PCV - Programme interdiciplinaire en physique et chimie du vivant

Metalloproteins involved in oxidative stress defence studied by Far-IR Terahertz spectroscopy and theoretical methods – ProMeTHz

Submission summary

Metals play fundamental role in biology and they are involves in the catalysis of a large variety of reactions in more than one third of the proteins. In metalloenzymes, metal-site reactivity results from a fine balance between the chemical nature and spatial distribution of the ligands. It is the whole protein which tunes the strength of the metal-ligand bonds. It is therefore of prime interest to study into the details the parameters that govern the reactivity of metal active sites in proteins. Vibrational spectroscopy is particularly well suited to give essential information on metal-ligand bond properties. Up to now, only resonance Raman spectroscopy has been widely used. It is however strictly limited to analyze metal sites presenting absorption transitions in the UV-Vis domain. Infrared difference spectroscopy, which allows to directly investigating vibrational modes from metal sites with high sensitivity, is very promising. In contrast to resonance Raman spectroscopy, no absorption in the UV-Vis is required, and all metal sites and redox states are in principle accessible by this technique. However, up to now, difference spectroscopy in the Far-IR to THz domain, where metal-ligand bond are expected to contribute, has almost not be used to analyse metalloproteins. This is mainly due to limitations concerning the setups and the interpretation of the data. Presently, we are in position to overcome these difficulties. The aim of this project is to bring together an interdisciplinary consortium of biochemists, physicists, and theoretical chemists, to develop Far-IR to THz difference spectroscopy, for the analysis of metal-ligand bond strengths in metalloproteins. This unprecedented development implies the realization of new experimental set-ups. Novel measuring cells will be conceived for at-home spectrometers and adapted to work with the highly brilliant Far-IR to THz beam line AILES of the SOLEIL Synchrotron. These set-ups will allow working with purged optics, giving the advantage of high sensitivity and spectral resolution, which is necessary for the precise analysis of metal-ligand vibrations in proteins. This project also involves systematic combination of experimental and modelling strategies. Theoretical calculations will involve the analysis of small size model clusters, using methods considering electrons explicitly (DFT and post HF) and mixed methods based on QM (for the active metal site) and MM (for the protein environment), to model the whole protein. This modelling approach, confronted with the experimental data, will allow normal mode prediction for the metal-ligand vibrations. It will also define the role of structural motifs at distance from the metal, on the strength of these bonds. The method based on DFT has been recently validated by one of the teams of this project on Cu-histamine complexes. These developments as a whole will be validated on the well-studied Cu-metalloprotein, azurin. The new approach for far-IR difference spectroscopy will be used to study two metalloproteins with crucial role in cell protection against oxidative stress, and notably for the elimination of the highly toxic superoxide radical species. Detoxification of reactive oxygen species, including superoxide, is essential to the survival of the organisms during aerobic life. The dysfunction or the overcome of these antioxidant systems can lead to heavy pathologies in humans, cellular degeneration, and have notable contribution in cell ageing. The far-IR developments will be applied to study two antioxidant enzymes: superoxide reductase (SOR), which has been recently unravelled by one of the teams involved in this project, and superoxide dismutase (SOD), for which mutations have been associated to human pathologies including Familial Amyotrophic Lateral Sclerosis. For SOD, the far-IR studies will allow to establish a correlation between the strength of the Cu histidine bonds and the interactions formed by Cu with exogenous ligands, and thus to evaluate the affinity of Cu for superoxide. For SOR, the Far-IR approach will allow us to determine the prime role of the protein environment of the iron active site ligands on the reactivity towards superoxide. This project will allow us to develop a spectral domain, still almost unexploited, for the analysis of metalloproteins, and to demonstrate its significance, by the identification of structural properties essential to understand the reactivity of two enzymes involved in cell protection against oxidative stress.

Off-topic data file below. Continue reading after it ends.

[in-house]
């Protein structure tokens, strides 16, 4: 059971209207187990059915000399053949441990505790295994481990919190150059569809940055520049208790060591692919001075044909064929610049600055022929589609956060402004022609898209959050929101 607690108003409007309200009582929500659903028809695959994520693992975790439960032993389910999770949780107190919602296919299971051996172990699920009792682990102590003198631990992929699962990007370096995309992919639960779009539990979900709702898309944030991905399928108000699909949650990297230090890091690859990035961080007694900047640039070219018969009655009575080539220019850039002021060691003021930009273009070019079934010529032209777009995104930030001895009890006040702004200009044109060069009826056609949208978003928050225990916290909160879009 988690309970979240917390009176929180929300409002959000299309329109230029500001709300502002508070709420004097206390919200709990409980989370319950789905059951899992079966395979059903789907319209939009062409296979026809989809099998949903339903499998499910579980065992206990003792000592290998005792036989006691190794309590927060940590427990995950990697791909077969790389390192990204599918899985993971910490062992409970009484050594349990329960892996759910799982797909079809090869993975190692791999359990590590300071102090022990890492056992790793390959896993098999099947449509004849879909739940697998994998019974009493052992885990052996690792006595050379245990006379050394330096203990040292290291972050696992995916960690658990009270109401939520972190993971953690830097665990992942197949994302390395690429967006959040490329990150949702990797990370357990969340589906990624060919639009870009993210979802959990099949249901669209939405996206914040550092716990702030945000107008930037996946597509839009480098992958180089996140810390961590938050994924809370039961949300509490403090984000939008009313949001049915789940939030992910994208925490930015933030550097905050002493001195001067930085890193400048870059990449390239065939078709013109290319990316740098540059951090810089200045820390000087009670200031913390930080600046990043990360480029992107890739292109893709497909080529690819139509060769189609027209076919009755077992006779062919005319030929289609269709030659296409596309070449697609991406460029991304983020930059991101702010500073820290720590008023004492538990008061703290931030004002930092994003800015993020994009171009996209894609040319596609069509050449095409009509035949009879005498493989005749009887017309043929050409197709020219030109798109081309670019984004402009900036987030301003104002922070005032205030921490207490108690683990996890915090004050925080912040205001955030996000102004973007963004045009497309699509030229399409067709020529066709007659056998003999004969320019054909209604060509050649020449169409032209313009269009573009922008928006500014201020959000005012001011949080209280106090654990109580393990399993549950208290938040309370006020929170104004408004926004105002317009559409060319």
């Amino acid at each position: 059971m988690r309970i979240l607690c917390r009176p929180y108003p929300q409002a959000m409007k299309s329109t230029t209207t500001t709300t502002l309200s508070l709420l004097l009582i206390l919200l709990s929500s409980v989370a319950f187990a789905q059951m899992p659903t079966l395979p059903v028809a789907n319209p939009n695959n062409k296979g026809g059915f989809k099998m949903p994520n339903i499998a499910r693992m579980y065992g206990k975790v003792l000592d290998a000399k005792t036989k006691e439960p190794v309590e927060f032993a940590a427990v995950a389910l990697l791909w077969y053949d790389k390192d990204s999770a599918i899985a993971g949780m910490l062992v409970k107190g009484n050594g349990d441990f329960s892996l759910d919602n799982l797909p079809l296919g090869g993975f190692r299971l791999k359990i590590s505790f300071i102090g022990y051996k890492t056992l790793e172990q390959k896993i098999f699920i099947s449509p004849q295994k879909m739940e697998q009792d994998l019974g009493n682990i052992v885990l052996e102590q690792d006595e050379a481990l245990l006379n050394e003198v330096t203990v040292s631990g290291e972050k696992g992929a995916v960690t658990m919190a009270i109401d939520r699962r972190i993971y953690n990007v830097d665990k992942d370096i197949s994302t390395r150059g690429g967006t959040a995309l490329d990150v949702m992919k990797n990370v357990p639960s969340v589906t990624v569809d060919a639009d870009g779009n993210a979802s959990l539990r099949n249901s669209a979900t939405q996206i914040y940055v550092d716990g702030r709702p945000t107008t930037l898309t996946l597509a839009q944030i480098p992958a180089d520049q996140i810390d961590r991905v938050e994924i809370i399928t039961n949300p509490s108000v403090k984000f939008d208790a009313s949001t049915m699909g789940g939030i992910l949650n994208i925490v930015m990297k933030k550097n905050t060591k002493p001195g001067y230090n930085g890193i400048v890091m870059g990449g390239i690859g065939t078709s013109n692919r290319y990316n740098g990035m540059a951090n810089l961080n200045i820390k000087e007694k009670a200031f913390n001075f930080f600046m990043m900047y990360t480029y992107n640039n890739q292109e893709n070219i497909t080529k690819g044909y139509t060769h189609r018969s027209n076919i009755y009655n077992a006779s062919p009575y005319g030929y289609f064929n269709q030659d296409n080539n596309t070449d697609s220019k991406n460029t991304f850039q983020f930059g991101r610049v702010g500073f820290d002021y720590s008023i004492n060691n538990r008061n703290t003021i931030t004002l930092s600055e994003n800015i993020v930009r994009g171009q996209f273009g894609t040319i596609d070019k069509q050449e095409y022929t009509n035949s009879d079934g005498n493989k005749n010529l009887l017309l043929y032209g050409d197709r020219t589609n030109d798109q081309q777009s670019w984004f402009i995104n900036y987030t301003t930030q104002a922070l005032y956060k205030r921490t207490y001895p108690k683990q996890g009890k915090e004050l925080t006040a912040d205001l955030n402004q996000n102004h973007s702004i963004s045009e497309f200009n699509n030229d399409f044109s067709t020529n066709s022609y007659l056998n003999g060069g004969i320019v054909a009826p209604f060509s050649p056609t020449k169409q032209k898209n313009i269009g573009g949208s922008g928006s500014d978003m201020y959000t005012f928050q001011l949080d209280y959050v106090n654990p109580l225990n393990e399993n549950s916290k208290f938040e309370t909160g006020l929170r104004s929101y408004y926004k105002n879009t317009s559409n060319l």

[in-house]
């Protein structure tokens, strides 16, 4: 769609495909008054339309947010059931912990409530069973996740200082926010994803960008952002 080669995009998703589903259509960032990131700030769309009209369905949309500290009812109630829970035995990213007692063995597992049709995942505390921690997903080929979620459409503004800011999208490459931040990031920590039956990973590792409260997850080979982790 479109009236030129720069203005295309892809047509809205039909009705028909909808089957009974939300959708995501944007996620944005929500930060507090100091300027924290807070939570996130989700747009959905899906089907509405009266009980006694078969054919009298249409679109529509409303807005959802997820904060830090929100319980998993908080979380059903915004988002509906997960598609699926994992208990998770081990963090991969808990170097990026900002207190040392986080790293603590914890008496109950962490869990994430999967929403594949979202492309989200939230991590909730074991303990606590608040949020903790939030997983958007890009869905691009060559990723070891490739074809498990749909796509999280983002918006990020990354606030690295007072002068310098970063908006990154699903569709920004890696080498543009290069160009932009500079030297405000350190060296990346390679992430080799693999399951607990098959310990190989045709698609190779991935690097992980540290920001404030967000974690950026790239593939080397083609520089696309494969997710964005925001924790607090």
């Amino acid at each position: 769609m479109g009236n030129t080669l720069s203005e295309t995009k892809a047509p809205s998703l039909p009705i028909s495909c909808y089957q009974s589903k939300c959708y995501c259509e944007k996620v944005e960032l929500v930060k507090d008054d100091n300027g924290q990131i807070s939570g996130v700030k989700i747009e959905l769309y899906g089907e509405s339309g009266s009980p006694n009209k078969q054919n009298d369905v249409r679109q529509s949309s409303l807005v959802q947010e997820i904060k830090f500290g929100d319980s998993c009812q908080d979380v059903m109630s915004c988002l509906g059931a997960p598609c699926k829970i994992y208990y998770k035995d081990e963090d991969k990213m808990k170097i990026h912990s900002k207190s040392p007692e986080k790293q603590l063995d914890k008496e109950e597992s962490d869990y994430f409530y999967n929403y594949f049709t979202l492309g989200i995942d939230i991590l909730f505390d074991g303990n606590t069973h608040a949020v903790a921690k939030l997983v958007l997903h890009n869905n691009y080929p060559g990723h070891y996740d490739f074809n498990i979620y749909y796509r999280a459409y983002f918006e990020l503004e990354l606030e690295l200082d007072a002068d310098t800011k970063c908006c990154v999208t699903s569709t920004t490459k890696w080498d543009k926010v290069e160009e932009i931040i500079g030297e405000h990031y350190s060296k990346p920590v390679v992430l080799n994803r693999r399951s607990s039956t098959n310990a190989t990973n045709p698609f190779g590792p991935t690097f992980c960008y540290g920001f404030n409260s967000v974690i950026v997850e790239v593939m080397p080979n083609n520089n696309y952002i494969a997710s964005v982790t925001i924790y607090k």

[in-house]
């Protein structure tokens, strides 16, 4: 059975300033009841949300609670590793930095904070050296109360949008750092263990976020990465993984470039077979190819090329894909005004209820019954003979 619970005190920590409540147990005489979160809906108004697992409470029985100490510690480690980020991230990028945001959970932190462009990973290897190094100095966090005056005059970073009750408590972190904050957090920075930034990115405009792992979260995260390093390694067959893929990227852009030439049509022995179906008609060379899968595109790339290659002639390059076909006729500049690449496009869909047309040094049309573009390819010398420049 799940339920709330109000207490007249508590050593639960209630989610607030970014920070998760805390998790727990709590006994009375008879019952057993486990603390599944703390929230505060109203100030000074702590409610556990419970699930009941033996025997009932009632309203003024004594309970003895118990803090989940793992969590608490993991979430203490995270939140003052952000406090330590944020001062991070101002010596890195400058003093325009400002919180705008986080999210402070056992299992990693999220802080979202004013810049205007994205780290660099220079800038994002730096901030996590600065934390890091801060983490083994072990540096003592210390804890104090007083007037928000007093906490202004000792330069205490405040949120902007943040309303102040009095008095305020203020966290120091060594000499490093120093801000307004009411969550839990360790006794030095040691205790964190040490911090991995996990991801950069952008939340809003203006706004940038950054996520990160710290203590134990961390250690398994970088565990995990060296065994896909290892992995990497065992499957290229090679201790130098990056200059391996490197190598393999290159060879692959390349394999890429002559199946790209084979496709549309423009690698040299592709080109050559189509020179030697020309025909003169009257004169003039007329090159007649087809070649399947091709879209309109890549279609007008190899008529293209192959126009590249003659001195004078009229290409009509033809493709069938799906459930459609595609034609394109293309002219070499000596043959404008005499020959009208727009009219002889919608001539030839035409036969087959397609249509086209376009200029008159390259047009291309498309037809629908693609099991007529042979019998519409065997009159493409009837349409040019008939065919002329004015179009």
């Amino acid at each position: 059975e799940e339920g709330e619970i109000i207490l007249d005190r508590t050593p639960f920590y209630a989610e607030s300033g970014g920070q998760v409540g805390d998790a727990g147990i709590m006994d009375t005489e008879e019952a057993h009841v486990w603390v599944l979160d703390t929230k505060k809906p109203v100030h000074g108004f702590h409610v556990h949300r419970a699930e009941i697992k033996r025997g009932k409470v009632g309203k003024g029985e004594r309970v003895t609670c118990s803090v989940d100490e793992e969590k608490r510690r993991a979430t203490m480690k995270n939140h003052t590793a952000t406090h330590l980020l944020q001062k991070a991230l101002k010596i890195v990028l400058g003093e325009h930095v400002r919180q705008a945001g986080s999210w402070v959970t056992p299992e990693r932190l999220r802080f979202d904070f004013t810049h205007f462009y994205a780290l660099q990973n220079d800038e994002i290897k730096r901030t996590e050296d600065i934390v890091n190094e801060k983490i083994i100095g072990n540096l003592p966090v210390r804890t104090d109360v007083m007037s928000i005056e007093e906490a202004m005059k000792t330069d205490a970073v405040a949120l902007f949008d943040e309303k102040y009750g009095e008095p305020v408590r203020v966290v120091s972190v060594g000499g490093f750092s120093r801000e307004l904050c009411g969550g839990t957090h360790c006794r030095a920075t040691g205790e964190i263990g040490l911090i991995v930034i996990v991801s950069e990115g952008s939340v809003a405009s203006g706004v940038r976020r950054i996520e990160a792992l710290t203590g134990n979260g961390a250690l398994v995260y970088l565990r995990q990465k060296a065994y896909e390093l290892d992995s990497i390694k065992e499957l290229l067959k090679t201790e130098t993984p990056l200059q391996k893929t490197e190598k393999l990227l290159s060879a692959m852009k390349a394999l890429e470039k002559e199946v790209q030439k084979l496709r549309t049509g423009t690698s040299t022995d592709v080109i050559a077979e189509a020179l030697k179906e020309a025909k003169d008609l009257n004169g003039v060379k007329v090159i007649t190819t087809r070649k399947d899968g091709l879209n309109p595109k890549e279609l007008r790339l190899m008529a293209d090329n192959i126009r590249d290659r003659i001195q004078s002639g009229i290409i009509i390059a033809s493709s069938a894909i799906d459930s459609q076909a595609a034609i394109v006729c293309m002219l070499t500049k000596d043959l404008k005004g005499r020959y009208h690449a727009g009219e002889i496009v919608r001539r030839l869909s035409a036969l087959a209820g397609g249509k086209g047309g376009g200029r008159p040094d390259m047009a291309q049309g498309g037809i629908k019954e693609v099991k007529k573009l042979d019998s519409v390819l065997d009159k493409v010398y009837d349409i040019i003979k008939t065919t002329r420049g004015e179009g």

Project coordination


The author of this summary is the project coordinator, who is responsible for the content of this summary. The ANR declines any responsibility as for its contents.



Help of the ANR 500,000 euros
Beginning and duration of the scientific project: - 36 Months

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